Sacramento Digs Gardening logo
Sacramento Digs Gardening Article
Your resource for Sacramento-area gardening news, tips and events

Articles Recipe Index Keyword Index Calendar Twitter Facebook Instagram About Us Contact Us

Find keys to winter garden success

Learn to grow your own lettuce and other cool-weather crops during free seminars Saturday at Green Acres. (Photos:
Kathy Morrison)

Learn about cool-weather vegetables at free seminars

Make the most of our second growing season; plant a winter garden.

Learn the basics of cool-weather vegetables during free seminars at 10 a.m. Saturday at Green Acres Nursery & Supply.

All five locations will host this informative Oct. 12 workshop, “From Seed to Supper.” Get advice on how to prep the vegetable beds, what to plant (and when) and how to care for your crops.

Among the vegetables that thrive in Sacramento winter gardens: Lettuce, cabbage, broccoli, kale, chard, beets, onions, leeks, fava beans and peas.

Green Acres are located in Sacramento (8501 Jackson Road), Elk Grove (9220 E. Stockton Blvd.), Folsom (205 Serpa Way), Rocklin (5436 Crossings Drive) and Roseville (901 Galleria Blvd.).

Details and directions: .

During Wednesday's Open Garden, the UCCE master gardeners
will tell h ow they prepare the Horticulture Center's vineyards
for winter.
Meanwhile, catch these events Wednesday:

-- The last Open Garden of 2019 at the Fair Oaks Horticulture Center. The center will be open from 9 a.m. to noon for this free informal event presented by the UCCE Sacramento County master gardeners.  A mini-demonstration at 10 a.m. will focus on "Putting the Vineyard to Bed for the Winter." Ongoing demonstrations will include fertilizing berries, choosing bulbs (in the Water-Efficient Landscape), winter protection for tropical plants and citrus, and using cover crops to replenish the soil in the vegetable garden. The 2020 Garden Guide and Calendar also will be on sale for $10. 11549 Fair Oaks Blvd., Fair Oaks. Details:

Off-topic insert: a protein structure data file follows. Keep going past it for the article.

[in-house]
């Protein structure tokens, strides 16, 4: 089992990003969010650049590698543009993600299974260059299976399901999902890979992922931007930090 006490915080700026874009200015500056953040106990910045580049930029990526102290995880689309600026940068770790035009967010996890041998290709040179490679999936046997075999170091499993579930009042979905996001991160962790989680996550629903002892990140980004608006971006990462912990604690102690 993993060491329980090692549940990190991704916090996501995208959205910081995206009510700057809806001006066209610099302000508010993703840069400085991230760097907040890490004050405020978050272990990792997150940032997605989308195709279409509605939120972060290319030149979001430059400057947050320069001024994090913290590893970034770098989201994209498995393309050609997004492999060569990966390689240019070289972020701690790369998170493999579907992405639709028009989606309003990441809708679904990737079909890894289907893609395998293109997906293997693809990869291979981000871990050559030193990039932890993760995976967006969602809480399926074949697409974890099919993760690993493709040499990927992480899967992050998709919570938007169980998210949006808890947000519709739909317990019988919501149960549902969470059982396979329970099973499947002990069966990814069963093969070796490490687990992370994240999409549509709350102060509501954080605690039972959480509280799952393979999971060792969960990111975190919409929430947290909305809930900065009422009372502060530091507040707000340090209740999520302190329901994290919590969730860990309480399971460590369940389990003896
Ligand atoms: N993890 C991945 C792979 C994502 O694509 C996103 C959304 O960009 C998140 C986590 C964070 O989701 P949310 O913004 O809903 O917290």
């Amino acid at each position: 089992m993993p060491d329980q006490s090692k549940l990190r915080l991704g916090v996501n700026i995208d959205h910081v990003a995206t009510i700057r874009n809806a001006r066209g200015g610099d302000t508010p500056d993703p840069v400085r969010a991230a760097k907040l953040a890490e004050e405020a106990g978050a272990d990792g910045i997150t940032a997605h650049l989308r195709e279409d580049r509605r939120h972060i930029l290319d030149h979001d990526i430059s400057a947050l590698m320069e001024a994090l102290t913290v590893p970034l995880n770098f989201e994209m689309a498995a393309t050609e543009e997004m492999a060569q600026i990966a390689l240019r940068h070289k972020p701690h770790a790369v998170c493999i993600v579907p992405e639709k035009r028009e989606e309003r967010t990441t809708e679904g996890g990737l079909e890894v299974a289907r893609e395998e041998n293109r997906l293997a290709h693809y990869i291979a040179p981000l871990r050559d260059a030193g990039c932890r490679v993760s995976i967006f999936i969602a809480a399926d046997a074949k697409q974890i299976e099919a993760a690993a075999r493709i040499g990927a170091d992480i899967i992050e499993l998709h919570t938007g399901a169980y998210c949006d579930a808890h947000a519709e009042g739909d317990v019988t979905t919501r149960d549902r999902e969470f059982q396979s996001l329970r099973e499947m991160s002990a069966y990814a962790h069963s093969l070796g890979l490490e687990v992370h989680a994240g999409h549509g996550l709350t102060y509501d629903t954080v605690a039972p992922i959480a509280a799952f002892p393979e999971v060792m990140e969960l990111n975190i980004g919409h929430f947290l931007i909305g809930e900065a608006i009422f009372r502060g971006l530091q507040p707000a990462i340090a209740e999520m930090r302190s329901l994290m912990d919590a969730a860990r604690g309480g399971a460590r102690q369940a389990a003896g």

-- "Garden Til You're 90? Safe and Sane Gardening for All Ages" class. The free class starts at 9 a.m. and is taught by the UCCE master gardeners of El Dorado County. Tools and props that make gardening more comfortable will be presented, including use of different types of equipment. The free class will be held at the Cameron Park Community Services District, 2502 Country Club Drive, Cameron Park. No registration required. Details:

-- "Walk With Warren." The walking tour starts at noon Wednesday at the UC Davis Arboretum. More on that here .

-- Kathy Morrison


0 comments have been posted.

Taste Spring! E-cookbook


Find our spring recipes here!

Newsletter Subscription

Sacramento Digs Gardening to your inbox.

Thanks to our sponsor!

Be Water Smart

Local News

Ad for California Local

Dig In: Garden Checklist

For week of June 4:

Because of the comfortable weather, it’s not too late to set out tomato and pepper seedlings as well as squash and melon plants. They’ll appreciate this not-too-hot weather. Just remember to water.

* From seed, plant corn, pumpkins, radishes, melons, squash and sunflowers.

* Plant basil to go with your tomatoes.

* Transplant summer annuals such as petunias, marigolds and zinnias.

* It’s also a good time to transplant perennial flowers including astilbe, columbine, coneflowers, coreopsis, dahlias, rudbeckia, salvia and verbena.

* Let the grass grow longer. Set the mower blades high to reduce stress on your lawn during summer heat. To cut down on evaporation, water your lawn deeply during the wee hours of the morning, between 2 and 8 a.m.

* Tie up vines and stake tall plants such as gladiolus and lilies. That gives their heavy flowers some support.

* Dig and divide crowded bulbs after the tops have died down.

* Feed summer flowers with a slow-release fertilizer.

* Mulch, mulch, mulch! This “blanket” keeps moisture in the soil longer and helps your plants cope during hot weather.

* Thin grapes on the vine for bigger, better clusters later this summer.

* Cut back fruit-bearing canes on berries.

* Feed camellias, azaleas and other acid-loving plants.

* Trim off dead flowers from rose bushes to keep them blooming through the summer. Roses also benefit from deep watering and feeding now. A top dressing of aged compost will keep them happy. It feeds as well as keeps roots moist.

* Pinch back chrysanthemums for bushier plants with many more flowers in September.

Contact Us

Send us a gardening question, a post suggestion or information about an upcoming event.